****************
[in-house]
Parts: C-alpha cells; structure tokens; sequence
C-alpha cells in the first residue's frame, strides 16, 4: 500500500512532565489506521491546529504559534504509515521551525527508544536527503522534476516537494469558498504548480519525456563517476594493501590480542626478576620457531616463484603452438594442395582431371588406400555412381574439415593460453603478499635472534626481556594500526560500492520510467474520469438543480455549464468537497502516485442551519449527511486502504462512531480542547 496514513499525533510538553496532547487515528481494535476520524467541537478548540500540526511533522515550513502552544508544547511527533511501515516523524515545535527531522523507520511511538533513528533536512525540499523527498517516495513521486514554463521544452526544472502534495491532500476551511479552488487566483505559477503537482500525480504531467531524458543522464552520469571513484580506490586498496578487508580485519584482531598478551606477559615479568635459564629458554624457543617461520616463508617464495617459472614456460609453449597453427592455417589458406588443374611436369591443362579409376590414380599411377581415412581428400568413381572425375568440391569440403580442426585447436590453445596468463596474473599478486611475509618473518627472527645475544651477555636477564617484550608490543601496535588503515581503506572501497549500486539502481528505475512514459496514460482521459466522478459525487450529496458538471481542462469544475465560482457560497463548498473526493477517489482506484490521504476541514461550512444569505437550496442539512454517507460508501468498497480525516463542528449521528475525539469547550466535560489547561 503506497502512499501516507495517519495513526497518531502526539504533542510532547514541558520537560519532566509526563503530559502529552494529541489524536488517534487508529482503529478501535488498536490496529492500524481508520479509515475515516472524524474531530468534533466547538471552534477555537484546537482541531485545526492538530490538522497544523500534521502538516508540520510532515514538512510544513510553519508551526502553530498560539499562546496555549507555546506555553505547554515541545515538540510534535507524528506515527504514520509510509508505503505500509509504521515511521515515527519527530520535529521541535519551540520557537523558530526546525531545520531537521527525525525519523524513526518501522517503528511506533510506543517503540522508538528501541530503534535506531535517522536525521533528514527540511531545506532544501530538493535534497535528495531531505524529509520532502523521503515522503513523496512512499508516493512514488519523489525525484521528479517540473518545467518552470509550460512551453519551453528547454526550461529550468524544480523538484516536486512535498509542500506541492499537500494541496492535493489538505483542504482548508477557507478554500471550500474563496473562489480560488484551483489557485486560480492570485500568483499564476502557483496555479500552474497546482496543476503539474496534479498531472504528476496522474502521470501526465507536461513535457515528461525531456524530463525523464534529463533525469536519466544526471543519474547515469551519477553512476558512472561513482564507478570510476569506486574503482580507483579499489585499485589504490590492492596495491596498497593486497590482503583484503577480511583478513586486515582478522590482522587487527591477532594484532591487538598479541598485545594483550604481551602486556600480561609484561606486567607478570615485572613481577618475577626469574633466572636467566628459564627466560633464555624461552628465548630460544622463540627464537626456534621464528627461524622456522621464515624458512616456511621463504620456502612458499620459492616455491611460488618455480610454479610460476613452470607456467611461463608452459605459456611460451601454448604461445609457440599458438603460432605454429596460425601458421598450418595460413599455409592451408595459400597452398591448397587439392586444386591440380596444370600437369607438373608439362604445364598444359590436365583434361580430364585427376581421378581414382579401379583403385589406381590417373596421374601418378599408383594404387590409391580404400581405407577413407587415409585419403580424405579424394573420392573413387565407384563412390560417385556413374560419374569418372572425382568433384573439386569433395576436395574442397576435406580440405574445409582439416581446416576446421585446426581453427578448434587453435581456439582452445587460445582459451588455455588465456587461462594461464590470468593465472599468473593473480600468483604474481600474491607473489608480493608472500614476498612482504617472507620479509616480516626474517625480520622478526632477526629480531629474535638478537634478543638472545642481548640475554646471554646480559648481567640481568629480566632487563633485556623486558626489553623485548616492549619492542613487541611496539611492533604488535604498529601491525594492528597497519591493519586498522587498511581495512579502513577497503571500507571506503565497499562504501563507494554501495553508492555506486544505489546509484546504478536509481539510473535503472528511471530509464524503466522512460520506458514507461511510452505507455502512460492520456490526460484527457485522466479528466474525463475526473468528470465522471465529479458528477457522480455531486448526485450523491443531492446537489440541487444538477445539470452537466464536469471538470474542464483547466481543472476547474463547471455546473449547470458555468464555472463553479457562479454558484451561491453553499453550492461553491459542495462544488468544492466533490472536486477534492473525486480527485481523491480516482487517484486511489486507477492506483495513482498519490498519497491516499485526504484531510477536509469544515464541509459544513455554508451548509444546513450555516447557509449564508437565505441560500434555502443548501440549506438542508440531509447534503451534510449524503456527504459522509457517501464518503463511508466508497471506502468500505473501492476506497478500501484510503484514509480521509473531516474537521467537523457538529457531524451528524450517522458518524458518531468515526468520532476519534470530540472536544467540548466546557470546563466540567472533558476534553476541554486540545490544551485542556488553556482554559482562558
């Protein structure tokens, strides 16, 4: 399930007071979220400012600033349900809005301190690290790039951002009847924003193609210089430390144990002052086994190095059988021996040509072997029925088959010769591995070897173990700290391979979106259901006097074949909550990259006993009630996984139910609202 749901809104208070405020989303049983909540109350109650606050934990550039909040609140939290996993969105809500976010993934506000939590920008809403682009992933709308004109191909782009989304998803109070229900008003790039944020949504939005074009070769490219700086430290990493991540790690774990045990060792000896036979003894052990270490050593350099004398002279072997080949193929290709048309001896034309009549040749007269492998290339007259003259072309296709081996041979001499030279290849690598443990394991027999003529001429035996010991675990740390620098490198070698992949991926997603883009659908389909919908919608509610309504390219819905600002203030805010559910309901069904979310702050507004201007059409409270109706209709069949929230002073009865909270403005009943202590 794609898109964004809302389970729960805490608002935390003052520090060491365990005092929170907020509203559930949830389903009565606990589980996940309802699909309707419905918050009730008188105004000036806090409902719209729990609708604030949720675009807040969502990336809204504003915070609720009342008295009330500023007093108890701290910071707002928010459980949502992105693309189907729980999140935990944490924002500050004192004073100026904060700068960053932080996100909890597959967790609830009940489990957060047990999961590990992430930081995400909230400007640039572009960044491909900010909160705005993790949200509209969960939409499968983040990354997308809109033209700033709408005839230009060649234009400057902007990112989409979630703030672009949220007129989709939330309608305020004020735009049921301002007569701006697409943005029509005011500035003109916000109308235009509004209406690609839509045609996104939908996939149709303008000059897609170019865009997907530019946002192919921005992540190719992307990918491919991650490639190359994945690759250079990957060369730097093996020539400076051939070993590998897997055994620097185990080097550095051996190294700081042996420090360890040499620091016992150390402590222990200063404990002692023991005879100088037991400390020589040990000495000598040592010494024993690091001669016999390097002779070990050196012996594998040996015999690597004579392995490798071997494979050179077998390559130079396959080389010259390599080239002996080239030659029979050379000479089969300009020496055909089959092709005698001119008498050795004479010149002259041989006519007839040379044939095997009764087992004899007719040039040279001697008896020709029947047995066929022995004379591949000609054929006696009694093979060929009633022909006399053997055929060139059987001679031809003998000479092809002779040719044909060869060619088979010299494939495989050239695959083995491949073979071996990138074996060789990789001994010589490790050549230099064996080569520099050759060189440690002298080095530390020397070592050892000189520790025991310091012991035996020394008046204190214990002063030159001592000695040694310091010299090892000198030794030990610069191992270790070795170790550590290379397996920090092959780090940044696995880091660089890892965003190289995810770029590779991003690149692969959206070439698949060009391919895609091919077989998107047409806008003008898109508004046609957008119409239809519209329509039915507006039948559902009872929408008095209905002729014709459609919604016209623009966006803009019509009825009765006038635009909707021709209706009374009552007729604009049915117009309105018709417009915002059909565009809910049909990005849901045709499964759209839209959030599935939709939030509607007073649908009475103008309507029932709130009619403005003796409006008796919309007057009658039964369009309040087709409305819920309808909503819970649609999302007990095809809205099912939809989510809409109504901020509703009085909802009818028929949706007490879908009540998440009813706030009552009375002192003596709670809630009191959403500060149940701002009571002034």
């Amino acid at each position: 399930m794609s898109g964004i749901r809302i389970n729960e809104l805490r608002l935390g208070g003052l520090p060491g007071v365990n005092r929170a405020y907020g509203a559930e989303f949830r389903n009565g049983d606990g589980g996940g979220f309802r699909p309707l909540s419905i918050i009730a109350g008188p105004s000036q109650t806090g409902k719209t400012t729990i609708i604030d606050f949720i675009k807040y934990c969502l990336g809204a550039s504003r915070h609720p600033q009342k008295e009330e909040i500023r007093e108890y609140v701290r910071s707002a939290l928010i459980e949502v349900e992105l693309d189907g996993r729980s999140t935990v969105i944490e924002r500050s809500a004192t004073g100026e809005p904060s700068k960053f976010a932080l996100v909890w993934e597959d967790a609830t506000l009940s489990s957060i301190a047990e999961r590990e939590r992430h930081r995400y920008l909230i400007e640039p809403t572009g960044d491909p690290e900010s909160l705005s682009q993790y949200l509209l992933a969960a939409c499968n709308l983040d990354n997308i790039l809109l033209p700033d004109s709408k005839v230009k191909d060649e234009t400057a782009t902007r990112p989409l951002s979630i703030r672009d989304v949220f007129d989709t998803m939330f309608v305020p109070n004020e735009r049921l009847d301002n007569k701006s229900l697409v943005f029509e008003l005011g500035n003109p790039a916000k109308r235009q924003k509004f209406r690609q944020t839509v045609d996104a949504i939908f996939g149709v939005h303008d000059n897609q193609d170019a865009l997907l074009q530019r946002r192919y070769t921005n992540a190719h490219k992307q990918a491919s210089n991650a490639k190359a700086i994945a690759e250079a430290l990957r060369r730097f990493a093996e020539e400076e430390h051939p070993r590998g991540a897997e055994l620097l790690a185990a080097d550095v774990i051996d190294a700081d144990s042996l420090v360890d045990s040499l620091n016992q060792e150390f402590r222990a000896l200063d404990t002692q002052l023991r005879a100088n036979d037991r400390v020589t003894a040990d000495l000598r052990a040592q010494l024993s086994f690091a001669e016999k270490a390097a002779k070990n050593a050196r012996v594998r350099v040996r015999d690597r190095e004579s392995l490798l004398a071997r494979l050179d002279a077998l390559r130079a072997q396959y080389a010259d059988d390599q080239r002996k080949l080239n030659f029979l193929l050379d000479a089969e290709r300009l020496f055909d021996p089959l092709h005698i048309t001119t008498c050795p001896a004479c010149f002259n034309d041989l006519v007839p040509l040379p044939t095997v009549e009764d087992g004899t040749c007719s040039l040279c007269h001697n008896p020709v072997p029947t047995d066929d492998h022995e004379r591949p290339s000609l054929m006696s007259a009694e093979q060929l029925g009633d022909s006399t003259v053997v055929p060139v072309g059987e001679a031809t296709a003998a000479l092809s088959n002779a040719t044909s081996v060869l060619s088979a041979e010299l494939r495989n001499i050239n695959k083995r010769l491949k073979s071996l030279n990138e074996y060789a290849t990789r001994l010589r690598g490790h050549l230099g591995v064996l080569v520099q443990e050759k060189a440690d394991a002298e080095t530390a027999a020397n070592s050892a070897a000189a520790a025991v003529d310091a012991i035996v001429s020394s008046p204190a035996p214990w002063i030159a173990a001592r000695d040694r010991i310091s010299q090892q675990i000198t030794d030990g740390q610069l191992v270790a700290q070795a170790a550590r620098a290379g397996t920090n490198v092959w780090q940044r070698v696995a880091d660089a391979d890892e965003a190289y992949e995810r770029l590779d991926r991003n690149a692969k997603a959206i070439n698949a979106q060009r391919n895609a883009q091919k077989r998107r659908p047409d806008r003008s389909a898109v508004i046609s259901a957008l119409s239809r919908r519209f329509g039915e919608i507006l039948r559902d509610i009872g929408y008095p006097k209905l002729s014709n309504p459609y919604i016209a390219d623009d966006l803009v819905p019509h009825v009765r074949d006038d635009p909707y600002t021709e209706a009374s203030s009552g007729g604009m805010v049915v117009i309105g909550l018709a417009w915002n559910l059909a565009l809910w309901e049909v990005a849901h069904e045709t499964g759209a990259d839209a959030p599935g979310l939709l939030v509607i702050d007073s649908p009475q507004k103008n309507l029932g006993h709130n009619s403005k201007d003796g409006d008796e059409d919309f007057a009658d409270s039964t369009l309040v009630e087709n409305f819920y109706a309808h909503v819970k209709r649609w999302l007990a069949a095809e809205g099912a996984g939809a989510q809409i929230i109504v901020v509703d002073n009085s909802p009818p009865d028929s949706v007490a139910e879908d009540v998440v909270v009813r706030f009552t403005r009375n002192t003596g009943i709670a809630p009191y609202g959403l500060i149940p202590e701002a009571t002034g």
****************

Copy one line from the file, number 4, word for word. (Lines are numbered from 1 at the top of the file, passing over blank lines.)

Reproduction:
């Protein structure tokens, strides 16, 4: 399930007071979220400012600033349900809005301190690290790039951002009847924003193609210089430390144990002052086994190095059988021996040509072997029925088959010769591995070897173990700290391979979106259901006097074949909550990259006993009630996984139910609202 749901809104208070405020989303049983909540109350109650606050934990550039909040609140939290996993969105809500976010993934506000939590920008809403682009992933709308004109191909782009989304998803109070229900008003790039944020949504939005074009070769490219700086430290990493991540790690774990045990060792000896036979003894052990270490050593350099004398002279072997080949193929290709048309001896034309009549040749007269492998290339007259003259072309296709081996041979001499030279290849690598443990394991027999003529001429035996010991675990740390620098490198070698992949991926997603883009659908389909919908919608509610309504390219819905600002203030805010559910309901069904979310702050507004201007059409409270109706209709069949929230002073009865909270403005009943202590 794609898109964004809302389970729960805490608002935390003052520090060491365990005092929170907020509203559930949830389903009565606990589980996940309802699909309707419905918050009730008188105004000036806090409902719209729990609708604030949720675009807040969502990336809204504003915070609720009342008295009330500023007093108890701290910071707002928010459980949502992105693309189907729980999140935990944490924002500050004192004073100026904060700068960053932080996100909890597959967790609830009940489990957060047990999961590990992430930081995400909230400007640039572009960044491909900010909160705005993790949200509209969960939409499968983040990354997308809109033209700033709408005839230009060649234009400057902007990112989409979630703030672009949220007129989709939330309608305020004020735009049921301002007569701006697409943005029509005011500035003109916000109308235009509004209406690609839509045609996104939908996939149709303008000059897609170019865009997907530019946002192919921005992540190719992307990918491919991650490639190359994945690759250079990957060369730097093996020539400076051939070993590998897997055994620097185990080097550095051996190294700081042996420090360890040499620091016992150390402590222990200063404990002692023991005879100088037991400390020589040990000495000598040592010494024993690091001669016999390097002779070990050196012996594998040996015999690597004579392995490798071997494979050179077998390559130079396959080389010259390599080239002996080239030659029979050379000479089969300009020496055909089959092709005698001119008498050795004479010149002259041989006519007839040379044939095997009764087992004899007719040039040279001697008896020709029947047995066929022995004379591949000609054929006696009694093979060929009633022909006399053997055929060139059987001679031809003998000479092809002779040719044909060869060619088979010299494939495989050239695959083995491949073979071996990138074996060789990789001994010589490790050549230099064996080569520099050759060189440690002298080095530390020397070592050892000189520790025991310091012991035996020394008046204190214990002063030159001592000695040694310091010299090892000198030794030990610069191992270790070795170790550590290379397996920090092959780090940044696995880091660089890892965003190289995810770029590779991003690149692969959206070439698949060009391919895609091919077989998107047409806008003008898109508004046609957008119409239809519209329509039915507006039948559902009872929408008095209905002729014709459609919604016209623009966006803009019509009825009765006038635009909707021709209706009374009552007729604009049915117009309105018709417009915002059909565009809910049909990005849901045709499964759209839209959030599935939709939030509607007073649908009475103008309507029932709130009619403005003796409006008796919309007057009658039964369009309040087709409305819920309808909503819970649609999302007990095809809205099912939809989510809409109504901020509703009085909802009818028929949706007490879908009540998440009813706030009552009375002192003596709670809630009191959403500060149940701002009571002034």